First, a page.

Biologically speaking, grief is a homeostatic process, a journey that our mind, brain, and body need to engage in, to best recover from the trauma of a loss. This is an evolutionary need, since attachment and connection to others is embedded within our limbic circuitry. Yes, whether we are conscious of it or not, or like it or not, relationships deeply imprint upon our neural circuitry.

Grief is not, by any means, a one-size-fits-all kind of process. In fact, it is a uniquely individual process that often feels amorphous and difficult to capture with words. When it comes to grief, there is no “normal” or typical way to go through it, and despite what some believe, in my opinion, there is no “normal” time period allotted for grief.

It takes a boat-load of self-compassion to allow oneself to feel whatever it is you are feeling at any given time, without judgment, without comparison to another’s explicit portrayal of their own process. In this way, to grieve is to be mindful of our own thoughts and feelings.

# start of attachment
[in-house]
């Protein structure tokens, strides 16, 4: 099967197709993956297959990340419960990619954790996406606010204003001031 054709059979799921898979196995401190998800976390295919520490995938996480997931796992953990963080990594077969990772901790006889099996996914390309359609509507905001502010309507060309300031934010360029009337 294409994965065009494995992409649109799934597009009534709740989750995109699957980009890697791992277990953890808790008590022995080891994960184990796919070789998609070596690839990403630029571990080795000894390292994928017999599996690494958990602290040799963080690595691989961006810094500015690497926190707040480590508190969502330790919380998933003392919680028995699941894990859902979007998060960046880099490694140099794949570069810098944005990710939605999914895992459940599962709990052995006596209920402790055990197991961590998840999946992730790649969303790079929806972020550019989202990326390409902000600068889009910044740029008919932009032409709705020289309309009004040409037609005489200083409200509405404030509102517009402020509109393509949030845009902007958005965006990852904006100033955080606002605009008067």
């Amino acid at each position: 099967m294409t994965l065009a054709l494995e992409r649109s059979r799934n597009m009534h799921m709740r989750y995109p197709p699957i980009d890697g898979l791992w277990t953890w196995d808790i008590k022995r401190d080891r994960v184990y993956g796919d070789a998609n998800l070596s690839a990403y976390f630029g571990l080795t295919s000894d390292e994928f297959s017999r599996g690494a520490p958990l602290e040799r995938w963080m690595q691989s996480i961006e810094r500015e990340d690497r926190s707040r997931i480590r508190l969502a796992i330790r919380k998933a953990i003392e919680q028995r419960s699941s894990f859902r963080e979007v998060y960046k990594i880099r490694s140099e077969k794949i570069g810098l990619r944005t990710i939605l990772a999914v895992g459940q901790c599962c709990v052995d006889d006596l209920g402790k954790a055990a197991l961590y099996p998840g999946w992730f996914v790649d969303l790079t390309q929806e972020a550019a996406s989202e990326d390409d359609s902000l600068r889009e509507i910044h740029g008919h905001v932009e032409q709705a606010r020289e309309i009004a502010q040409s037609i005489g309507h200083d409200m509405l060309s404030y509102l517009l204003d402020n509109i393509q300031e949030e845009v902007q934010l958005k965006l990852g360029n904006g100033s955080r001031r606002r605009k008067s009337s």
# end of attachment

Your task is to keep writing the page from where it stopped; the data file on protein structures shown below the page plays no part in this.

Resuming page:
While there is no one “right” way to grieve, to actually grieve is essential for our ability to employ our human capacity to find a renewed sense of meaning. Grief elicits resilience and the capacity to continue to hold this tragedy in our hearts and minds, while still forging forward with purpose and direction.

Five ways to Grieve Mindfully

429702209_804d0862f5_o1. Accept your feelings: Allow yourself to feel what you feel at any given moment, with a sense of self-compassion, and without judgment.

2. Express your feelings: Just as important as accepting your feelings, is expressing them in a way that is helpful to you. Journaling, talking about the experience, scrapbooking, or dancing, for example, are helpful ways to process grief instead of allowing the feelings to stay stuck.

3. Reach out: During this time, it is important to reach out in multiple ways. Reach out for guidance from a spiritual counselor or a psychologist. Reach out to share stories of your loved one with others. Reach out to offer support to other grievers. Find a balance between being with yourself, and being with others, but ultimately, reach out – don’t isolate.